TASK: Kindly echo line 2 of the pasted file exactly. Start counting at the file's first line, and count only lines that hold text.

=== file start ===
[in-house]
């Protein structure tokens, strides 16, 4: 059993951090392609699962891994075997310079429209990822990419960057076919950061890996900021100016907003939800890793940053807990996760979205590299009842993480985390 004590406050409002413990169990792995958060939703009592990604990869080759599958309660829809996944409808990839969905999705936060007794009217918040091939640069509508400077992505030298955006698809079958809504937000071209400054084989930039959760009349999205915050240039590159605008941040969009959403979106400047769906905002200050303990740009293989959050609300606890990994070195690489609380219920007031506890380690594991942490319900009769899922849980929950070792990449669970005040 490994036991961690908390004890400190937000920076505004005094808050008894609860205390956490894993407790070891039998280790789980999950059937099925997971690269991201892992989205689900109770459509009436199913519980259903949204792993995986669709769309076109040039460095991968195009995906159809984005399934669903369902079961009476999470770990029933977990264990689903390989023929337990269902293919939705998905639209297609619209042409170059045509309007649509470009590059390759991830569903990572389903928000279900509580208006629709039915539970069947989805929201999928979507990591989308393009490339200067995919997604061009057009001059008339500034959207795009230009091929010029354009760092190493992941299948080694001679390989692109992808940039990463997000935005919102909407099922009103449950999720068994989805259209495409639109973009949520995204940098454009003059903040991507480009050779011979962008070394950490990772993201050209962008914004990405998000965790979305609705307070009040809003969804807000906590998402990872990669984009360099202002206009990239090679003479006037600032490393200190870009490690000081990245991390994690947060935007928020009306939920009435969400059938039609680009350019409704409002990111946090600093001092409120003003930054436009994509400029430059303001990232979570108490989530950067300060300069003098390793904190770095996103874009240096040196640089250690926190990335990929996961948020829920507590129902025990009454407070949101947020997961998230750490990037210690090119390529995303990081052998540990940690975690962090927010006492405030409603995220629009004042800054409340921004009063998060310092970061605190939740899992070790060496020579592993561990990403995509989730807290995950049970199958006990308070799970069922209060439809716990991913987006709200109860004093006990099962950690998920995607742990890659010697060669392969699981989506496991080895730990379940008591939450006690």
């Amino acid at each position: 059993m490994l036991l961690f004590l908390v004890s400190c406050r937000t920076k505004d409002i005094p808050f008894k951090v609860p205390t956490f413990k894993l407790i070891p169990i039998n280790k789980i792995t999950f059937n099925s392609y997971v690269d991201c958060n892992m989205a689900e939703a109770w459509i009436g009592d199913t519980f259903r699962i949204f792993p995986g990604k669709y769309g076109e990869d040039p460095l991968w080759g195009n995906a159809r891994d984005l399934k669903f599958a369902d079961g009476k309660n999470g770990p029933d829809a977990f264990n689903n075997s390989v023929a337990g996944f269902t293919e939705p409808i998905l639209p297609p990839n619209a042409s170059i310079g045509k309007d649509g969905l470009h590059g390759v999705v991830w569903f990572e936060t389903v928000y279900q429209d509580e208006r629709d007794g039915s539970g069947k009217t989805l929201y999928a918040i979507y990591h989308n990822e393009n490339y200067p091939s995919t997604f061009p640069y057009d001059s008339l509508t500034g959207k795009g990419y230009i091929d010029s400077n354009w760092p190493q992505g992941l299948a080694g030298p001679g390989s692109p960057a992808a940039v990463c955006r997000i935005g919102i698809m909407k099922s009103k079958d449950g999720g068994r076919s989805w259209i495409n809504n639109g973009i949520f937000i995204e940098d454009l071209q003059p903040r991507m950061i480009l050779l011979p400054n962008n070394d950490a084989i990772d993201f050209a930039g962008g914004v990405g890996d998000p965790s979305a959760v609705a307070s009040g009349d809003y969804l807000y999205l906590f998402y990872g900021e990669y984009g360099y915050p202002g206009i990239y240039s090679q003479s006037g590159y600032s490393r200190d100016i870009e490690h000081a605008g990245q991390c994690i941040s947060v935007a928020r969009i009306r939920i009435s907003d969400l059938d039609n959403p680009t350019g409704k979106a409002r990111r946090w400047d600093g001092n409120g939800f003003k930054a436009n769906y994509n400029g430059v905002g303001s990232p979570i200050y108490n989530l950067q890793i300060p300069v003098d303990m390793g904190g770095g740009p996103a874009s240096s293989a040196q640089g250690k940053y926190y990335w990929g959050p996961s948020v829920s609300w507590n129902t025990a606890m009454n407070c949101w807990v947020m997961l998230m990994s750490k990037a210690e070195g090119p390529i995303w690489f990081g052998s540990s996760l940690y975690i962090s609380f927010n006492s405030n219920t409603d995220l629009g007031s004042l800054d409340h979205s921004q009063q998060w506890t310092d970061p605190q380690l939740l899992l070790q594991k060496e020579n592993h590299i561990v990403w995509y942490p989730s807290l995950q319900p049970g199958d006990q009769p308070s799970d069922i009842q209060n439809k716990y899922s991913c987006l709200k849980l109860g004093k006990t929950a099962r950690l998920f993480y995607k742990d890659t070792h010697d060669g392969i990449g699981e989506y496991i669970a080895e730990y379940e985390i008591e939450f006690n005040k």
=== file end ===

């Protein structure tokens, strides 16, 4: 059993951090392609699962891994075997310079429209990822990419960057076919950061890996900021100016907003939800890793940053807990996760979205590299009842993480985390 004590406050409002413990169990792995958060939703009592990604990869080759599958309660829809996944409808990839969905999705936060007794009217918040091939640069509508400077992505030298955006698809079958809504937000071209400054084989930039959760009349999205915050240039590159605008941040969009959403979106400047769906905002200050303990740009293989959050609300606890990994070195690489609380219920007031506890380690594991942490319900009769899922849980929950070792990449669970005040 490994036991961690908390004890400190937000920076505004005094808050008894609860205390956490894993407790070891039998280790789980999950059937099925997971690269991201892992989205689900109770459509009436199913519980259903949204792993995986669709769309076109040039460095991968195009995906159809984005399934669903369902079961009476999470770990029933977990264990689903390989023929337990269902293919939705998905639209297609619209042409170059045509309007649509470009590059390759991830569903990572389903928000279900509580208006629709039915539970069947989805929201999928979507990591989308393009490339200067995919997604061009057009001059008339500034959207795009230009091929010029354009760092190493992941299948080694001679390989692109992808940039990463997000935005919102909407099922009103449950999720068994989805259209495409639109973009949520995204940098454009003059903040991507480009050779011979962008070394950490990772993201050209962008914004990405998000965790979305609705307070009040809003969804807000906590998402990872990669984009360099202002206009990239090679003479006037600032490393200190870009490690000081990245991390994690947060935007928020009306939920009435969400059938039609680009350019409704409002990111946090600093001092409120003003930054436009994509400029430059303001990232979570108490989530950067300060300069003098390793904190770095996103874009240096040196640089250690926190990335990929996961948020829920507590129902025990009454407070949101947020997961998230750490990037210690090119390529995303990081052998540990940690975690962090927010006492405030409603995220629009004042800054409340921004009063998060310092970061605190939740899992070790060496020579592993561990990403995509989730807290995950049970199958006990308070799970069922209060439809716990991913987006709200109860004093006990099962950690998920995607742990890659010697060669392969699981989506496991080895730990379940008591939450006690």